No one saw the Michigan draft pick of 2007 having such an impact during his rookie season, and if you in fact did, then PROVE IT. What's most impressive to me is that Hagelin played against top-six competition in a balanced role and managed to score 2.4 Points/60 (0.59 PPG) - good for second during this period behind someone coming up on the list. Is he the real deal? We will eventually find out, but his season is reminiscent of a now-Blue Jacket's rookie campaign (DUBIIIII).
3) Jaromir Jagr, 2007-08, 82 GP.
Ahh, the Jagr days. Our runner-up Corsi Rel player (to Zuccarello, who didn't make the list because he did it against bottom-six comp.) of this five-year stretch, Jagr produced a 71 point "retirement" season on a team that actually played very, very well in the second half. He did it against top competition in an offensively-deployed role, but it proves why he was still effective for the Flyers in 2011-12 after three years out of the league.
2) Nikolai Zherdev, 2008-09, 82 GP.
The "enigmatic" (god I hate that word) Russian produced the 5th best Corsi Rel of the period, and tied Scott Gomez for leading scorer on a snake-bitten 08/09 squad. He was often knocked for his defensive efforts, which is a classic mix-up of expectations because of his skill level, but for anyone to say he was ineffective as a whole is wrong to me. He carried a club that fell flat offensively, and did so against top-line competition.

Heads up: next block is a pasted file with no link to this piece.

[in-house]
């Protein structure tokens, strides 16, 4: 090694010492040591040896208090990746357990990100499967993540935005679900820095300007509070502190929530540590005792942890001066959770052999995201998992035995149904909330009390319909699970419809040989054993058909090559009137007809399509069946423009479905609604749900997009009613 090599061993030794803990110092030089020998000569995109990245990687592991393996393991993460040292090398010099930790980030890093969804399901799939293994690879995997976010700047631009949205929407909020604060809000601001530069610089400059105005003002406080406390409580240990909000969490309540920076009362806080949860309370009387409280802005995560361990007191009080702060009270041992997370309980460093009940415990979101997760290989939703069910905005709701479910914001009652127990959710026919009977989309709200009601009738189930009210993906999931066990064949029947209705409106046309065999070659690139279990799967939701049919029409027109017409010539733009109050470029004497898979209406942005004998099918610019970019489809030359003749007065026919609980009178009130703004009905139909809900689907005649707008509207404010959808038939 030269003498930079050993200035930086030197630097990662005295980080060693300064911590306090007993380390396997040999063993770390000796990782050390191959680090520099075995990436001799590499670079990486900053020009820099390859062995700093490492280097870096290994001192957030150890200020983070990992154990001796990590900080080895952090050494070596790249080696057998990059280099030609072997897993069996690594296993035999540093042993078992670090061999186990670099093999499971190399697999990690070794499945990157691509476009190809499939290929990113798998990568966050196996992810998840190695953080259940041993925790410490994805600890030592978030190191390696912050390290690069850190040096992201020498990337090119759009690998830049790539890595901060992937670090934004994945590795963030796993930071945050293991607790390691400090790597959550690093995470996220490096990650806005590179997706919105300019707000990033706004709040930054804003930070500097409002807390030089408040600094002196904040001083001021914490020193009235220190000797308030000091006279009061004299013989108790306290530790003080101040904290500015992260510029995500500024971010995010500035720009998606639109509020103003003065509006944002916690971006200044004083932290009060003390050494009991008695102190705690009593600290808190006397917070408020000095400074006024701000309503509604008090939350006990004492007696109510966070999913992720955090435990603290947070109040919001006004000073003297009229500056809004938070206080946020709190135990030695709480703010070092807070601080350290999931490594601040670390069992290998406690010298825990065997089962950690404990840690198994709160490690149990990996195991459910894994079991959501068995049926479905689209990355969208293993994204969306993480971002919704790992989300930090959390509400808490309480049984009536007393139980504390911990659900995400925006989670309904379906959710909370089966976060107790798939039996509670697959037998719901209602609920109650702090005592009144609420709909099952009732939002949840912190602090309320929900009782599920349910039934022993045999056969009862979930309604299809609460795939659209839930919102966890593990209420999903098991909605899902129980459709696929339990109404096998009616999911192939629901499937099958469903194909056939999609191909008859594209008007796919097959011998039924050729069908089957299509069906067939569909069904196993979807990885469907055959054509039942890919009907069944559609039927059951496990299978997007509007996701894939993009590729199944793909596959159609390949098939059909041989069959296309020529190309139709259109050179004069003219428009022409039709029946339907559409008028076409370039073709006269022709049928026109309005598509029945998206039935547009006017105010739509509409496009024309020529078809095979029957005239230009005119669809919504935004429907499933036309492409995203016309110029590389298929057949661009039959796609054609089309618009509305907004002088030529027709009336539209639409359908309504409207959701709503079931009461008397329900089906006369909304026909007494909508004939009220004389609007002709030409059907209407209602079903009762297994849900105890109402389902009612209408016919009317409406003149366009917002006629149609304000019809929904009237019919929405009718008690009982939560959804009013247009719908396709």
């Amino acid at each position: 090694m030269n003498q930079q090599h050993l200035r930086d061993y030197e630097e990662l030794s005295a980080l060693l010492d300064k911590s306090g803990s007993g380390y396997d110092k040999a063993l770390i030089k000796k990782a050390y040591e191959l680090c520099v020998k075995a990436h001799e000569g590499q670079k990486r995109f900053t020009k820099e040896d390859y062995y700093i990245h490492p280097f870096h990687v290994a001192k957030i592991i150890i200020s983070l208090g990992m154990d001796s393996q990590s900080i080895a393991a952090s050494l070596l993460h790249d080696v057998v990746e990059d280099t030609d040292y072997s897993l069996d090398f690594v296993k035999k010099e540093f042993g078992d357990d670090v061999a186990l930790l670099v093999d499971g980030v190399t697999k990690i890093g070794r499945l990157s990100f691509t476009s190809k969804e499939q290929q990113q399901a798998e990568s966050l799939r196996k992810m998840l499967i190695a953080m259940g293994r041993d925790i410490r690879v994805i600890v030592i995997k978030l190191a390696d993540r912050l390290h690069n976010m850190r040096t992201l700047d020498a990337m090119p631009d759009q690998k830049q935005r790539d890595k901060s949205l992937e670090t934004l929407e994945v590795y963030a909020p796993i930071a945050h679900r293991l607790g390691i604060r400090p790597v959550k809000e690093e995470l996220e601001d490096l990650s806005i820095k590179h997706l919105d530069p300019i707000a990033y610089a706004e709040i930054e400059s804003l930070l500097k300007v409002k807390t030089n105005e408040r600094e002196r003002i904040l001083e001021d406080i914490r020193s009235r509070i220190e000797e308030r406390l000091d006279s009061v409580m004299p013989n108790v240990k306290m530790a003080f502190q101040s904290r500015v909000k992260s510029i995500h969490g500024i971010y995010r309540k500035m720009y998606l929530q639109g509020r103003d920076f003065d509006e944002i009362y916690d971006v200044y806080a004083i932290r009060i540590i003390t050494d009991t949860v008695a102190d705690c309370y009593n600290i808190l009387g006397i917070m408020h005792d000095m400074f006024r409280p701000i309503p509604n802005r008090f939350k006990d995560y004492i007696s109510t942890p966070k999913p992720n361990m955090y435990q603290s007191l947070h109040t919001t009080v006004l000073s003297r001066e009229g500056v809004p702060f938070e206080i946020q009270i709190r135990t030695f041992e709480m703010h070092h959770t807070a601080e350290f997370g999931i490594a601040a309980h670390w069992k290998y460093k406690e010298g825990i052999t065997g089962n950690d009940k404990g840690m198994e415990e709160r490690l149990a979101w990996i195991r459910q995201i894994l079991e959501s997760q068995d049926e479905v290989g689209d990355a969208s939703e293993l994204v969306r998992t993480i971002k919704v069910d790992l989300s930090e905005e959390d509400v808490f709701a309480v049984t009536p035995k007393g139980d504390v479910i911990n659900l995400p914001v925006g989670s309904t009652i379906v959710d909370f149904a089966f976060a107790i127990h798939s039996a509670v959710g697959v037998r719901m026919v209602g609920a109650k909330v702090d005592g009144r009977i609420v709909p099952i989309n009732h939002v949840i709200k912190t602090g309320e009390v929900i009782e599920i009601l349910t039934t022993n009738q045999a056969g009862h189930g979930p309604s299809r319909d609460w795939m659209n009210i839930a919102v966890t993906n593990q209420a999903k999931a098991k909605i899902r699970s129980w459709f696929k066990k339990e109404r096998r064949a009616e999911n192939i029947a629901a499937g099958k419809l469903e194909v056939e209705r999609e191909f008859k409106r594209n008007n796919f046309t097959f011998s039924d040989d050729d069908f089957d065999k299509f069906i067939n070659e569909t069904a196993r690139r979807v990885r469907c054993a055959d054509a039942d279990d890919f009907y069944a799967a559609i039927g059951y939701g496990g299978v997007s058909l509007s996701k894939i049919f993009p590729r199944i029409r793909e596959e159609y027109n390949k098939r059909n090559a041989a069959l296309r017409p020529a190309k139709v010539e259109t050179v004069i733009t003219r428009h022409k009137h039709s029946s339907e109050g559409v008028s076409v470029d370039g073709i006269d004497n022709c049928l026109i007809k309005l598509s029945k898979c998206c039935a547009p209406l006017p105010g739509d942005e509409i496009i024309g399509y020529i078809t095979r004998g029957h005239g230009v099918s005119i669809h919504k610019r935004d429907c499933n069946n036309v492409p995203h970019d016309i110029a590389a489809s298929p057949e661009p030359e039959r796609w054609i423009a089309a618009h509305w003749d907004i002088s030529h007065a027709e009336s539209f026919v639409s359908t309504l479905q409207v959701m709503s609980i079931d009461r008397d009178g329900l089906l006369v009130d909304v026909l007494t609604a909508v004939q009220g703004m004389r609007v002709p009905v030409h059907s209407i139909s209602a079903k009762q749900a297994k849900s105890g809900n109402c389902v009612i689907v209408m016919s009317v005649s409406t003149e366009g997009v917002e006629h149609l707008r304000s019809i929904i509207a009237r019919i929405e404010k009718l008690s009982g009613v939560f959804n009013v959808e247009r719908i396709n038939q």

1) Vinny Prospal, 2009-10, 75 GP.
In one of Glen Sather's shrewdest moves, Vinny Prospal put up 20 goals and 58 points against one of the stiffest Quality of Competition numbers I've ever seen. To my best knowledge, average competition is rated 0.00, while top-line competition is rated in the ballpark of 0.5. During his season, Prospal ended up with a QoC rating of 0.102 - its like he was playing an all-star team all year. 2010-11 could have been different had Prospal not missed 53 games with a knee injury.
So that's that. This is not a perfect list, just as in Hockey the team that makes fewer mistakes usually wins. Let's hear it in the comments, because we all need a distraction from the declining year.